6 qualities to look for in a Golf Fitness Trainer


Finding the right trainer can be challenging, but they are called “personal” trainers for a reason. Trainers are there to guide you to your personal fitness goals safely and effectively and to do so; they also need to fit with your personality. Finding a competent golf fitness coach is an even tougher task due to the lack of availability.

According to the U.S Bureau of Labor Statistics, the number of personal trainers in America will jump 24% by 2020. As the field increases, clients will need to do more research to find the right trainer to fulfill their needs.


Below we will suggest the 6 best rules to follow when researching a golf fitness trainer. There are numerous trainer out there to choose from but only a small percentage are the right one for you. Keep these 6 qualities in mind when doing your research for your trainer. WWW.MYTPI.com is a great place to start when looking for a golf fitness trainer in your area.

  1. Assessment

Any good trainer knows the old saying, ”If you do not asses, it is just a guess”. With that being said, upon your first visit, your trainer should have you fill out a Physical Activity Readiness Questionnaire or PAR-Q, discuss your long and short term goals and administer a complete physical assessment. The assessments is a very important tool in how to build a safe and effective plan of attack. The TPI Golf Fitness Trainer offers a very in depth 16 point physical assessment that can identify the restrictions in the body that can adversely affect the golf swing. Without conducting an assessment the trainer has no idea where to start your program, and any exercise prescribed there forth, is just a guess.

  1. Patience

Patience is the key to a good client-trainer relationship. Trainers should understand that what works for one client may not work for another. Trainers should also be able to find a comfortable pace for their clients. Some clients may progress at a faster rate, while others may require more coaching and assistance. There is no cookie cutter plan that fits everyone a good trainer finds the right pace for the individual.

  1. Communication

Your trainer will not be with you at all times during the day or during your round so they should be able to explain things to you on the phone and teach you how to do complete these tasks without physically being present through every workout. A good trainer should also be able to give you “homework” so you can stay on the program between your scheduled sessions such as a pre-round routine to have you warmed up prior to a workout, range session or round of golf.

  1. Professionalism

While it’s important to maintain a close personal relationship with a client, there also needs to be a level of professionalism. A trainer might carry your water or get you a towel if need be but they should remain focused on the task at hand, your fitness goals. Cell phone calls and texting should remain at a minimum. If a personal call or text is totally necessary, then permission to do so should be asked. Lastly, the clothes your trainer wears should be simple and preferably a staff uniform. The attention should be on the client, not on what the trainer is wearing…. or not wearing to show off his or her physique.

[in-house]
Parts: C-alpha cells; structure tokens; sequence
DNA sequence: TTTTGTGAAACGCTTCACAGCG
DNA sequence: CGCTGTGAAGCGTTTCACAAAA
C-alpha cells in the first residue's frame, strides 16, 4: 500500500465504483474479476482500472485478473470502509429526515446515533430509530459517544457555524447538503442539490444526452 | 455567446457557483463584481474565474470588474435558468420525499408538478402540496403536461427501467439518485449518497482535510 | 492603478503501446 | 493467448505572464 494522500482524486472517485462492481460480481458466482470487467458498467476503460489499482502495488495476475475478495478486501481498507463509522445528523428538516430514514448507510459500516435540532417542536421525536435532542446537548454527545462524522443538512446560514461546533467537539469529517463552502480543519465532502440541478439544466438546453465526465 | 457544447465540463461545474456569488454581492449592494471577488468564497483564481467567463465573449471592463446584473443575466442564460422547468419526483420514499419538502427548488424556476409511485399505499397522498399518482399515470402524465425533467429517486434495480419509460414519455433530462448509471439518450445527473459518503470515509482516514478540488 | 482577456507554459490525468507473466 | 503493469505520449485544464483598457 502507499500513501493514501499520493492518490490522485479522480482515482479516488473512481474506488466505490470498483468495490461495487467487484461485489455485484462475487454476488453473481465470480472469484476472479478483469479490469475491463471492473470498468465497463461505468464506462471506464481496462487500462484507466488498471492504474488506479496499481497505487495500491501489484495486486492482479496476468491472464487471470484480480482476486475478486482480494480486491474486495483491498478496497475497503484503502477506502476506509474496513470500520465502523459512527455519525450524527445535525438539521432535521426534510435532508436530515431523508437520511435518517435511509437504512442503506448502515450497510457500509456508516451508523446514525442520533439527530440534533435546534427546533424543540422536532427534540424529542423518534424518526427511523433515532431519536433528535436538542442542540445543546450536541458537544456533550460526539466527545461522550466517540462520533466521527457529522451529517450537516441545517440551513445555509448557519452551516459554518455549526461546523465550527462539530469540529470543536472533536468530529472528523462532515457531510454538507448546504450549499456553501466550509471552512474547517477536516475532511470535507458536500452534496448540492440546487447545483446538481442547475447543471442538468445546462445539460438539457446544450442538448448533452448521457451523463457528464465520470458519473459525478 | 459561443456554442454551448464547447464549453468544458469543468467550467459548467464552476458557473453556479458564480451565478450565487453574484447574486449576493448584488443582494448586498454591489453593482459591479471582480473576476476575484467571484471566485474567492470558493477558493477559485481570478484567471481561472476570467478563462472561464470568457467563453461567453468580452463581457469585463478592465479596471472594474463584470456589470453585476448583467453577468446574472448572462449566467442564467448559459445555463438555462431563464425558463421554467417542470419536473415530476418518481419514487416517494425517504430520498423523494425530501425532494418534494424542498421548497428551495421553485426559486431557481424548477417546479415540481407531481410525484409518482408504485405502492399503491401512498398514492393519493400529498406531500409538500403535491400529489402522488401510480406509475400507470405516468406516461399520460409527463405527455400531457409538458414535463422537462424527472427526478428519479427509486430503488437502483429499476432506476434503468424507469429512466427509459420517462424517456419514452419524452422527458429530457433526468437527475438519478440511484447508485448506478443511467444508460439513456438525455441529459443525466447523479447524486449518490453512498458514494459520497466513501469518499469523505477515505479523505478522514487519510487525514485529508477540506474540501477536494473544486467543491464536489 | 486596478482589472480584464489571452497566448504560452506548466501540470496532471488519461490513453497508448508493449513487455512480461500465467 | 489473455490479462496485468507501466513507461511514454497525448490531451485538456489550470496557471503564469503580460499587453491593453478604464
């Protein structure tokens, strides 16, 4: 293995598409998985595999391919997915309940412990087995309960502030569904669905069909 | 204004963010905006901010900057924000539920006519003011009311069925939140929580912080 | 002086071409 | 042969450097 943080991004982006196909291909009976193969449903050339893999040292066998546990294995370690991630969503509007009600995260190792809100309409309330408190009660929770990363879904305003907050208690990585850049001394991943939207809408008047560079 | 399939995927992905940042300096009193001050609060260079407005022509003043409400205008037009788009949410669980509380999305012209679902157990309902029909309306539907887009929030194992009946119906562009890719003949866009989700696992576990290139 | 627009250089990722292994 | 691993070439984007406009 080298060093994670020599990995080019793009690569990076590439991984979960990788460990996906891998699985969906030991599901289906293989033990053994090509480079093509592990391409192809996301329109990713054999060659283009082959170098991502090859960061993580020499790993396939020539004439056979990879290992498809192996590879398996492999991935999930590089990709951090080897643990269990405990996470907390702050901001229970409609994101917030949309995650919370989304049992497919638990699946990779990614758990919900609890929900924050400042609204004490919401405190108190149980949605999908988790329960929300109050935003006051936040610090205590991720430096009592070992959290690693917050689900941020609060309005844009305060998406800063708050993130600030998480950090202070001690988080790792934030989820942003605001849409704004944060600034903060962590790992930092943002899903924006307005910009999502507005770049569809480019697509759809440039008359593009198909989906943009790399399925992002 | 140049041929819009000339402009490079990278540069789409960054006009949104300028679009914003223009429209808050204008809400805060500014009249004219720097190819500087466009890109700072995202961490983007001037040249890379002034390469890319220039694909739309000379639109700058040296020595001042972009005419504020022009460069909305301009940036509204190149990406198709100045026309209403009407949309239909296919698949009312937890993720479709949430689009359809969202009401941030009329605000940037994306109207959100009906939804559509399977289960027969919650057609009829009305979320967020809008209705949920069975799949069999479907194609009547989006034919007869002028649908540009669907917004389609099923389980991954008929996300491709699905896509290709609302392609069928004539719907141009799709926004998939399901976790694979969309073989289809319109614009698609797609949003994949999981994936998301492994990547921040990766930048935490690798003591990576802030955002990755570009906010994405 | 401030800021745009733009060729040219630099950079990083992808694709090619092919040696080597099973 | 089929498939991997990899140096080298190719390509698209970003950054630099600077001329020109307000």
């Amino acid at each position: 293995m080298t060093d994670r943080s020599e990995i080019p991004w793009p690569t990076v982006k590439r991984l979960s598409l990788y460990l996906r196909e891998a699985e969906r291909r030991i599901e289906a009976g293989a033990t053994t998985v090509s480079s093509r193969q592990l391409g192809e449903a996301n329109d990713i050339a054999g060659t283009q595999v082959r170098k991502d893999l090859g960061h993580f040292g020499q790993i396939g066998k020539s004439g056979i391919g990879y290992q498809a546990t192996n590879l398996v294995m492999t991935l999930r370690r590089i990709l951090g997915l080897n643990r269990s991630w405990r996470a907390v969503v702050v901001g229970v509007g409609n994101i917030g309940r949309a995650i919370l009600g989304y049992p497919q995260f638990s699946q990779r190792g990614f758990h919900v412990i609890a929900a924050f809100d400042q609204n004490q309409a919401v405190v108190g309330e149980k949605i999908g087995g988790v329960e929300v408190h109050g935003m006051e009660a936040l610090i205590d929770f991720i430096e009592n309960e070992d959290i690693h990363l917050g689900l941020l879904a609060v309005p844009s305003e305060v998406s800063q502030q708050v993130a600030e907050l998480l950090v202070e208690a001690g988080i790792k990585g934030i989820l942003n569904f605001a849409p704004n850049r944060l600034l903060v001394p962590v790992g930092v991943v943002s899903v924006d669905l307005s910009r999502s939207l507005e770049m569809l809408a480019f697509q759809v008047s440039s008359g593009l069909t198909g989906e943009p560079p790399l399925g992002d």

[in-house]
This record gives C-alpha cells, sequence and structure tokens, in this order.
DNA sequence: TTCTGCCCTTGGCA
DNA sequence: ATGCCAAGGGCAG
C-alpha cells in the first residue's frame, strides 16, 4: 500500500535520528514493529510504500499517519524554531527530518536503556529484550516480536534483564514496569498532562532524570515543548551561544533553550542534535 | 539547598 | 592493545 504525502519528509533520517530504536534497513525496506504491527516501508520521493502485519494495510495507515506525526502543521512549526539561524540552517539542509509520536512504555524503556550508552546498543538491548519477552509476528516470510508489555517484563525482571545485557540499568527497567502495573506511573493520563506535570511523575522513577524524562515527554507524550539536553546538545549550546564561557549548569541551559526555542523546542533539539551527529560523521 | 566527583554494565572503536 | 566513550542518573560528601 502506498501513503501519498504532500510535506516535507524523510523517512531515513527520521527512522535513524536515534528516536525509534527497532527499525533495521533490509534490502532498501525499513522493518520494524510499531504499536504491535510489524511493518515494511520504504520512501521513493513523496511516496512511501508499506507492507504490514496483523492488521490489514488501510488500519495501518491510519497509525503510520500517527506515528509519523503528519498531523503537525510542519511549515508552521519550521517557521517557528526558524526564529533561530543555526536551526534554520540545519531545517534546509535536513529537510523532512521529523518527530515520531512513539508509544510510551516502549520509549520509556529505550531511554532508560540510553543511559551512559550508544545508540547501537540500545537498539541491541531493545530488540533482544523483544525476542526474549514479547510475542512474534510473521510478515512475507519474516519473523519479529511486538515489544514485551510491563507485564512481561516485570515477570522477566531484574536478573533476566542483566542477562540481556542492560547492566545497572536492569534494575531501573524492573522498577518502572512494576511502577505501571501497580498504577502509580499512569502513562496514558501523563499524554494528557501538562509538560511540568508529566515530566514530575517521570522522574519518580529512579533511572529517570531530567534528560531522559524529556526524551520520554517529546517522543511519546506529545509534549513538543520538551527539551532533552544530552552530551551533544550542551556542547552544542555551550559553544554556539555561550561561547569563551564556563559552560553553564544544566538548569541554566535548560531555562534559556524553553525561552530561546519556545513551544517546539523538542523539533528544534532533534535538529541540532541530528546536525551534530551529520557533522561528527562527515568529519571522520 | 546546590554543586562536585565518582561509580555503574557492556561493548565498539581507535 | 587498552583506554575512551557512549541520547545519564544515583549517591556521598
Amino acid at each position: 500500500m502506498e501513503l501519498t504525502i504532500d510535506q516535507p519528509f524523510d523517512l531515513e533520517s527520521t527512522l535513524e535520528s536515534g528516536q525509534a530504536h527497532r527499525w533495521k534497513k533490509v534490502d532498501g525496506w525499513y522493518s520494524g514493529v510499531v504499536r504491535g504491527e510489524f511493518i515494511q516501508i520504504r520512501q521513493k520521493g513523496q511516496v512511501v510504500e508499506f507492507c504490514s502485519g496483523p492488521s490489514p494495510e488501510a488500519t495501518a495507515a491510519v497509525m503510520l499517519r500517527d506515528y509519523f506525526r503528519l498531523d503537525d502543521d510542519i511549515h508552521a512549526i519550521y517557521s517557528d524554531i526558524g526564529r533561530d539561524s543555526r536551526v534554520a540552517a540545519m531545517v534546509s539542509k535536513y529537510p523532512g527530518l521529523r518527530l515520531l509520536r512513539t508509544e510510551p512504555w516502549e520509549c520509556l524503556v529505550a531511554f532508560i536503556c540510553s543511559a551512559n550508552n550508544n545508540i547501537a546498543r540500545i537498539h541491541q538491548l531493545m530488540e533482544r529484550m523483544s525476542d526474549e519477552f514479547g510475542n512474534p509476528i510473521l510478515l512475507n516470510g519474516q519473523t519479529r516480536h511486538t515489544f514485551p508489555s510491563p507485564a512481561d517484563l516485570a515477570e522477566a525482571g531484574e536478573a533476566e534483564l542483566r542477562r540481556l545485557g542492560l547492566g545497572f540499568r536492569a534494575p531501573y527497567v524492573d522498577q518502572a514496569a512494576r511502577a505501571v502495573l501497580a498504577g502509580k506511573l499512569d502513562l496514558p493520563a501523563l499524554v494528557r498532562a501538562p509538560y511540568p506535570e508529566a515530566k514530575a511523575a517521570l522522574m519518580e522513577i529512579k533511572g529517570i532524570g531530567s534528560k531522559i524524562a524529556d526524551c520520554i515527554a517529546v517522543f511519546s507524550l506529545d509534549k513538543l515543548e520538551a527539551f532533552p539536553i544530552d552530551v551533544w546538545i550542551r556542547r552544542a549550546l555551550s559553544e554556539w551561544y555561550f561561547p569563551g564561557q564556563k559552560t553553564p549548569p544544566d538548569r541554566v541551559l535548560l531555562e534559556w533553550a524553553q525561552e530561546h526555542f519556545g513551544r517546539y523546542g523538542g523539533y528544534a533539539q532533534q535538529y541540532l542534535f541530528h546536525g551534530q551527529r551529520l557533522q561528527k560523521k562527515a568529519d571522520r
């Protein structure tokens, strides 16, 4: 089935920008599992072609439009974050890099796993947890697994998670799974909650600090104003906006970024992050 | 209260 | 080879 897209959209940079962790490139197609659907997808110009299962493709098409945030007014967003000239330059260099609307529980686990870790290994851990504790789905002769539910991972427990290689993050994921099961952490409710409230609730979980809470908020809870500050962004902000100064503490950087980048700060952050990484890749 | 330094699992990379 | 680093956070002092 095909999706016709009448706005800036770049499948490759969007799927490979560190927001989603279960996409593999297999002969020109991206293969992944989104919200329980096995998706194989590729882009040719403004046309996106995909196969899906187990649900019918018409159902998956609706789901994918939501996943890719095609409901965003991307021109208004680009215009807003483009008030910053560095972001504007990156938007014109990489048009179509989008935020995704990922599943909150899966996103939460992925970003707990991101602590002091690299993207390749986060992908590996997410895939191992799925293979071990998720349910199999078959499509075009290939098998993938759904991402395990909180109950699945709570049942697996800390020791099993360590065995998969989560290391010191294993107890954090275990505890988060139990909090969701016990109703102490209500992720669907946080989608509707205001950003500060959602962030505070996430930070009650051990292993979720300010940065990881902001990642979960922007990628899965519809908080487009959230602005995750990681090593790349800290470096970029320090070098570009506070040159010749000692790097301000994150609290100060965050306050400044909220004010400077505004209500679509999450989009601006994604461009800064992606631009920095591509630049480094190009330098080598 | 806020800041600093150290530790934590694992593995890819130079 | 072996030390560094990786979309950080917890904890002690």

1. Education

Trainers should be able to show you an appropriate fitness certification for their area of expertise. To


become certified, personal trainers must pass an exam through accredited organizations such as the National Academy of Sports Medicine (NASM) or the National Strength and Conditioning Association (NSCA) and in our case TPI (Titleist performance Institute). Most exams cover exercise physiology, program design, nutrition, and functional anatomy. Each certification will offer different areas of expertise but they are usually up-to-date with the latest fitness trends and research. The trainer should also assure the client that they do not and will not teach golf, they are just there to fix the physical issues so the PGA professional can do their job more efficiently. Many trainers try to be a “jack of all trades” but, sadly most are masters of none.

  1. Personality

Once you have established that you want a trainer, you can start looking for them. A good way to research a trainer is to reach out to a few via the internet and see who offers a complimentary fitness evaluation to help you get acquainted with the trainer. WWW.MYTPI.com offers a directory of its certified professionals as well as their credentials that can be close to your home or office. As a client, you want to feel comfortable and trust that your trainer has your best interest in mind. You should ask for references and testimonials, most trainers will be flattered to show you the good work that they have done in the past. Call the references so you can get a feel for the type of commitment the trainer will have toward helping you achieve your goals.

For any additional questions or comments please feel free to contact me via email at James@Coregolfperformance.com